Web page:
The new technology has been installed into the “world’s largest” plant of its sort in the Japanese prefecture.
A hydrogen energy plant in the Fukushima Prefecture in Japan has received new technology from Asahi Kasei and subsidiary Asahi Kasei Engineering.
The plant was first completed last month and can produce up to 1,200 Nm3 of hydrogen per hour.
The Fukushima Hydrogen Energy Research Field (FH2R) was first planned two years ago and became operational last month. It now produces 1,200 Nm3 per hour of the fuel using renewable energy. The H2 produced at this plant will be used for powering stationary fuel cell systems as well as fuel cell vehicles such as buses and cars.
Toshiba Energy Systems Corporation and New Energy and Industrial Technology Development Organization (NEDO) ordered the Ashai Kasei Engineering 10 MW large alkaline water electrolysis system for the plant.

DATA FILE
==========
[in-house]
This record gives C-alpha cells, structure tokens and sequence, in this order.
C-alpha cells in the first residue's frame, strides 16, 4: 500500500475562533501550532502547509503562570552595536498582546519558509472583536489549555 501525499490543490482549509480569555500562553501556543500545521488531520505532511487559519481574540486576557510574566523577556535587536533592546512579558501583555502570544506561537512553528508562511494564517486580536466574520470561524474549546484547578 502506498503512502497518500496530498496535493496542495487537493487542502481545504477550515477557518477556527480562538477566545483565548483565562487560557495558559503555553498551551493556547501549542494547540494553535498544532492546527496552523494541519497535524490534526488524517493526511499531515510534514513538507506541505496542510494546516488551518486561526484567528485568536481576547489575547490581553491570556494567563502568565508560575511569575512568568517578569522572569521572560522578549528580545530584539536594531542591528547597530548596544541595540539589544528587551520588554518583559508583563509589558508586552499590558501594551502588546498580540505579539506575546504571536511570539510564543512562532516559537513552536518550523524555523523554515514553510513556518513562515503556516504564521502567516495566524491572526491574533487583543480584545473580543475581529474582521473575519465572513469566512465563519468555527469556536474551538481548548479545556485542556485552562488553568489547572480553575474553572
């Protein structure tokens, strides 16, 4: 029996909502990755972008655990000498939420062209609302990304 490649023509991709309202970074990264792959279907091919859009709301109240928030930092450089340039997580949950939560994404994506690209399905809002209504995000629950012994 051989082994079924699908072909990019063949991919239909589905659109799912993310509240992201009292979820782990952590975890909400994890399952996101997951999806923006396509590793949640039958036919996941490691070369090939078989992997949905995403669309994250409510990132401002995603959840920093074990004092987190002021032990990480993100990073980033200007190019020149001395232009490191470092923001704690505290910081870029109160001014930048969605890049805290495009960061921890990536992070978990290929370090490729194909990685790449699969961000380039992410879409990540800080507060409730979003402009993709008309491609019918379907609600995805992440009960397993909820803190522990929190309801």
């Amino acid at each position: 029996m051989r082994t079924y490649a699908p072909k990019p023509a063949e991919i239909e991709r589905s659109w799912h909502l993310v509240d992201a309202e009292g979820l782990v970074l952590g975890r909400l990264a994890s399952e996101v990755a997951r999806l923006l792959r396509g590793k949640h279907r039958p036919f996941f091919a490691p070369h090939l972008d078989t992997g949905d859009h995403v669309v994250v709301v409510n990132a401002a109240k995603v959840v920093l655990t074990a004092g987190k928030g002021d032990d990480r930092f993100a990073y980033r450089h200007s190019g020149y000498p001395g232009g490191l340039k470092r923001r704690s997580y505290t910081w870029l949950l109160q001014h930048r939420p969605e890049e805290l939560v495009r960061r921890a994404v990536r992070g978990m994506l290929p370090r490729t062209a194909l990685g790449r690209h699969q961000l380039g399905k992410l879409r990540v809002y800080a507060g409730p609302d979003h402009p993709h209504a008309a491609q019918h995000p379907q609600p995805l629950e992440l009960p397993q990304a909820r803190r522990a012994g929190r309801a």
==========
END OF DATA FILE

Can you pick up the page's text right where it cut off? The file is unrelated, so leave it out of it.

The hydrogen energy plant will produce fuel for both vehicles and stationary fuel cell systems.
“This water electrolysis system is one of the largest in the world as a stack size and can produce and supply 1,200Nm3 of hydrogen (at rated operation) per hour,” explained an Ashai Kasei statement.
The water electrolysis system was first launched in November 2019. It was the outcome of having done several forms of testing. This made it possible for Ashai Kasei to confirm that the quality of the H2 produced using its technology would meet with the levels required by the plant.
The supply of the renewable fuel source began in March. Following an evaluation of the response characteristics to input power fluctuations aligning with the hydrogen supply, Ashai Kasei said it plans to bring operations up to full-scale levels this summer with the new equipment at the heart of FH2R’s production.
Hydrogen energy is becoming an increasingly important form of green power in Japan and while it will likely need to import a substantial amount of this fuel, it does hope to have its own domestic supply as well. This will help to supplement the domestic needs and reduce the requirement to depend as heavily on international sources of the renewable fuel.